GeekWire recently asked five heavyweights within the digital health community for their 2023 digital health predictions. Especially given transformations in telehealth, remote monitoring, and personal digital devices over the past two years has changed patient care.
The COVID-19 pandemic accelerated the adoption of digital health technologies and a digital transformation within the industry. Healthcare organizations that embrace new technologies create patient engagement and ultimately, better patient care.
So what trends were noted by GeekWire’s digital health leaders?
Taha Kass-Hout, vice president of technology-health AI and chief medical officer at Amazon Web Services
According to Taha Kass-Hout, technological innovation and collaboration encourage the industry to consider “prevention through a patient experience that is precise, personalized, and human.”
He expects that healthcare and life sciences organizations will continue to make investments in cloud technology. The goal is to improve the industry and switch from reactive to preventive patient care. According to Kass-Hout, this will involve:
- Integrating genomics and other omics data into therapeutic development
- Leveraging machine learning and analytics to advance clinician workflows
- Incorporating social determinants data into disease management at the patient or population levels
- Using structured and unstructured data to predict disease with much better accuracy
Kingsley Ndoh, founder and chief strategist of Hurone AI
Kingsley Ndoh thinks that the industry will see more people-centered innovations to support clinical decision-making. He also believes that there will be better integration of data generated from wearables, smartphone apps, and electronic medical records. All to support clinical decisions, behavioral change, and personalization at scale through the power of artificial intelligence (AI).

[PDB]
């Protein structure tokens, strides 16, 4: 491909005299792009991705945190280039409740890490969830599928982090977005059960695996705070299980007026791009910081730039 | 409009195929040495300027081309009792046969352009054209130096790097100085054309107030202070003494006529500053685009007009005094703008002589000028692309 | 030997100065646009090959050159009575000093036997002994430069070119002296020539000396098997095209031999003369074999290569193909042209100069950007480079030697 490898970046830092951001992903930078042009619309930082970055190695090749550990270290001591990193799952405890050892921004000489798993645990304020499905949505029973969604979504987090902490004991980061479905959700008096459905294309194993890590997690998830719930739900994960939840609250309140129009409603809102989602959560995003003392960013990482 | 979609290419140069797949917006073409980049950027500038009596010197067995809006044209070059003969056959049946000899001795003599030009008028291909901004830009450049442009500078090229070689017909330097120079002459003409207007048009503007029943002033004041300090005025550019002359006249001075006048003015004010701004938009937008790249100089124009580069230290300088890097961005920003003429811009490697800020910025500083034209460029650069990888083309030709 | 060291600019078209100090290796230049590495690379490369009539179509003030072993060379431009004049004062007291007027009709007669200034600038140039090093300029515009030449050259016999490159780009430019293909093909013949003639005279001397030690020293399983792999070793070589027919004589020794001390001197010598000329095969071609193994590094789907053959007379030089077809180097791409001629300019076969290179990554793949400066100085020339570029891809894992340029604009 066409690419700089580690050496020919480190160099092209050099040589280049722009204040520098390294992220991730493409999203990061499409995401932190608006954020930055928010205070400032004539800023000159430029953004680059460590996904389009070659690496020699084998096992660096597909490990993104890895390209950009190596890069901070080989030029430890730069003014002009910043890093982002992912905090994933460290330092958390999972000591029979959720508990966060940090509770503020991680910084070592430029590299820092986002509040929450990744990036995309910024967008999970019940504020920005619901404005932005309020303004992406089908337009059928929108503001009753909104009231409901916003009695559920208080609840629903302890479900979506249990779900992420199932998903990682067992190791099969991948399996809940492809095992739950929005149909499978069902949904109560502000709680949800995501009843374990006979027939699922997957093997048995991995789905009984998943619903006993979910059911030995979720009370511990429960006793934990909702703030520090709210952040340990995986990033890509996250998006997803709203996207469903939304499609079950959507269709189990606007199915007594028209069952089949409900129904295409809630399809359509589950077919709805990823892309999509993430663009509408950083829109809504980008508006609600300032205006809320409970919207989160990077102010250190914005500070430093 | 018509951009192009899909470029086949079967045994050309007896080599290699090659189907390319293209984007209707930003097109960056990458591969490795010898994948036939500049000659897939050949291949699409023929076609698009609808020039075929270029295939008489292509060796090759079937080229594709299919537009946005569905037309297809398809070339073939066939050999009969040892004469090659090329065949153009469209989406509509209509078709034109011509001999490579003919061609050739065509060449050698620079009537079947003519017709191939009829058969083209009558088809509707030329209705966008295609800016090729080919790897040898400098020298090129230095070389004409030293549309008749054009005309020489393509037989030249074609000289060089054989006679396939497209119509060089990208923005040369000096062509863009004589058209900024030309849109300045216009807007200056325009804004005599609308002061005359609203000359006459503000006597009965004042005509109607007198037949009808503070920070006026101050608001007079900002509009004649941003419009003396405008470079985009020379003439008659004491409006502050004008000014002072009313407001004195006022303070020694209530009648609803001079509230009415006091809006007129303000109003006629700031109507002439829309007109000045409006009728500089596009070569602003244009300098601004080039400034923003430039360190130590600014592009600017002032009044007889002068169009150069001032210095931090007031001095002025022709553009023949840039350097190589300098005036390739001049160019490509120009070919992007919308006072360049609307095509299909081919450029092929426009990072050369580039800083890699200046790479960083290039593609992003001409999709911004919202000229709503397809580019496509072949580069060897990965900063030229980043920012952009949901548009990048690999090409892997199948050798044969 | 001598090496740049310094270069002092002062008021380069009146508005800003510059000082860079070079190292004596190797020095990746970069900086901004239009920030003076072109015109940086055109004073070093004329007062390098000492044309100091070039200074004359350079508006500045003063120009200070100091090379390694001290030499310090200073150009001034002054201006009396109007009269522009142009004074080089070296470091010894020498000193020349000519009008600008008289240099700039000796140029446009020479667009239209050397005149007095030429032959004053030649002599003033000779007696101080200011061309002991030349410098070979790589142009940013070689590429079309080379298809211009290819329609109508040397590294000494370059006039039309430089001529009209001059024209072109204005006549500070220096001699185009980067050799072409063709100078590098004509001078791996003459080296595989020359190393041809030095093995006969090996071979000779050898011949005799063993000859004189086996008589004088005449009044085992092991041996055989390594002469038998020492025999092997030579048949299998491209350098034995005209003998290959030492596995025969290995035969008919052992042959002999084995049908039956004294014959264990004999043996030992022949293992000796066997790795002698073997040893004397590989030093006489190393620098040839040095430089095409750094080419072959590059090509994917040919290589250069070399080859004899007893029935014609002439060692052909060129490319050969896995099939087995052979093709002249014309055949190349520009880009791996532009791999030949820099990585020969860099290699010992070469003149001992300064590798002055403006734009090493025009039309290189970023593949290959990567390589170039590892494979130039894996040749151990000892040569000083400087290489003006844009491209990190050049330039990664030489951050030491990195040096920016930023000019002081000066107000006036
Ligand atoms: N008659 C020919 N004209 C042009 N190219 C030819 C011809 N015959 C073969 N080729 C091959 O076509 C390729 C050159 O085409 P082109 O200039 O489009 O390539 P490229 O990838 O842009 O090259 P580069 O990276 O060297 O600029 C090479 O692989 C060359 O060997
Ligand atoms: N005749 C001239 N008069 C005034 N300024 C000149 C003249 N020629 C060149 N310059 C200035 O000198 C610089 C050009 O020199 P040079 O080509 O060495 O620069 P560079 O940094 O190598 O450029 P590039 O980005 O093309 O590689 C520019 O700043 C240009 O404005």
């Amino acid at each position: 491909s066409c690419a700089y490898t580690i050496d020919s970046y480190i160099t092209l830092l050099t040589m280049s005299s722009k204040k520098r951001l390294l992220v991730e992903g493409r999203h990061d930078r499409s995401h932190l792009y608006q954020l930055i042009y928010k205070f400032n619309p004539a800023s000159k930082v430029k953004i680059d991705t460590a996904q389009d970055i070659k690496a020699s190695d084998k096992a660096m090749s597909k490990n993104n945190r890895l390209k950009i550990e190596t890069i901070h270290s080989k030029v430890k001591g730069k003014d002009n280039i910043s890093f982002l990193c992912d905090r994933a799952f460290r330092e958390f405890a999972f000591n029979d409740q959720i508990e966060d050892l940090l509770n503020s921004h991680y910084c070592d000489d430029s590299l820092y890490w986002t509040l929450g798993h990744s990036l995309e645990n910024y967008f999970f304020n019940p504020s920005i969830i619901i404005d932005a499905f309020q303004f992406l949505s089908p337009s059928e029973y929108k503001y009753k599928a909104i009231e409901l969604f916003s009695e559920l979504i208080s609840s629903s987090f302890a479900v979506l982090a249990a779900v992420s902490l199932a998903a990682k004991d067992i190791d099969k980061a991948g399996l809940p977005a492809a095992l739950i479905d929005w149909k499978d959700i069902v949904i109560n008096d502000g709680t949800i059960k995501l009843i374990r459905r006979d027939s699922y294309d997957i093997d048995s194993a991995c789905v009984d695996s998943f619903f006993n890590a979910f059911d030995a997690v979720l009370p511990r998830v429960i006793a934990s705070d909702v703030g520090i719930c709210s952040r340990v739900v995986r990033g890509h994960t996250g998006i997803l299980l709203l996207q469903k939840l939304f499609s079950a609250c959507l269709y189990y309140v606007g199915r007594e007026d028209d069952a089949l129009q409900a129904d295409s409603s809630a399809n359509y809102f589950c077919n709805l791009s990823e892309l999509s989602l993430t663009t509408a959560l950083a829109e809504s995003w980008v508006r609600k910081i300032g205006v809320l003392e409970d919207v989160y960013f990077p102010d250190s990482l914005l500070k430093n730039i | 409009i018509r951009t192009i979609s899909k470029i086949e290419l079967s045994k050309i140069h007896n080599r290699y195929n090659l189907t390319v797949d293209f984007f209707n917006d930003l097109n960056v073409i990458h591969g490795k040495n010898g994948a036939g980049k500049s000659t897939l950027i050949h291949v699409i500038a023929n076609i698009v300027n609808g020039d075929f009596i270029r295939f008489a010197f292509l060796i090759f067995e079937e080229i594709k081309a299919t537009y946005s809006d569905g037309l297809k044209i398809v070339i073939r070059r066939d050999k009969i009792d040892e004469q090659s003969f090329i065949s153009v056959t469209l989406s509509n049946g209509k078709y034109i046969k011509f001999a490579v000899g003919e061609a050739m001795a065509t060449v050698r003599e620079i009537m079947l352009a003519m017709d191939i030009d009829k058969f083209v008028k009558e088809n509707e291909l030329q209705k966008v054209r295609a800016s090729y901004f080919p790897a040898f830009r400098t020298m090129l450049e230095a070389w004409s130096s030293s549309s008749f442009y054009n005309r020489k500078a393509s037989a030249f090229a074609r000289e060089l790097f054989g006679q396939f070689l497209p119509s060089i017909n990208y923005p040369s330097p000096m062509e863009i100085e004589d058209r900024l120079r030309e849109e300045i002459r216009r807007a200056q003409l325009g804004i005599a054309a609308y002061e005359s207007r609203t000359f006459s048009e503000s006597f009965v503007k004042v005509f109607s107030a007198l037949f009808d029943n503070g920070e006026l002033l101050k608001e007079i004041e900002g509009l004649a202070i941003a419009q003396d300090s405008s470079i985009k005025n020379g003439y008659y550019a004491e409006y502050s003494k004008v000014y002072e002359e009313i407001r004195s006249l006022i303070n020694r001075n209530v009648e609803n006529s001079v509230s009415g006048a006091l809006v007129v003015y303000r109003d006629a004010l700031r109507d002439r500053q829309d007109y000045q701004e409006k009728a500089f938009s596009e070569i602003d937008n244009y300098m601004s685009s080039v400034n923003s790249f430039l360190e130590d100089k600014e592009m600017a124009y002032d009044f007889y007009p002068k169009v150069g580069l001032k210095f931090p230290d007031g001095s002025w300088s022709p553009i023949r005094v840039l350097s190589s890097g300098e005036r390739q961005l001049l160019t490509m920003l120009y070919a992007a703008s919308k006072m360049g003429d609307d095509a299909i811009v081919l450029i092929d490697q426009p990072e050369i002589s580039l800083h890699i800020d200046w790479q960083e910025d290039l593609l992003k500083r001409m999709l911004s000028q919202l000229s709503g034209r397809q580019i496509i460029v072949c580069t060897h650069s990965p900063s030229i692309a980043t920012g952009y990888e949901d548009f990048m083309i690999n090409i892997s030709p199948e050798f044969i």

AI is increasingly used in healthcare to analyze large amounts of data and make predictions or recommendations. There is growing interest in personalized medicine, which involves tailoring treatment and prevention strategies to an individual’s unique characteristics, such as their genetic makeup or lifestyle.
Ndoh states that such innovation will incorporate more diversity in training while considering cultural perspectives.
Loretta Little, managing director of WRF Capital
As managing director of WRF Capital, Loretta Little focused 2023 on the growth of funding within digital startups. She believes there will be more companies that focus on mental health services as well as those that focus on improving connectivity and tools for better remote care.
Little affirms the importance of remote care, especially in underserved, rural communities with limited access to nearby resources. She adds that the “rural senior population represents a large percentage of chronic disease sufferers and will need to be linked up with services.”
Shyam Gollakota, cofounder of Waverly Diagnostics and Sound Life Sciences (acquired by Google), professor at the University of Washington’s Allen School
Shyam Gollakota explores the adoption of telehealth we witnessed grow during the COVID-19 pandemic. Gollakota thinks that we will witness its growth, along with remote in-home tests connected to telehealth services.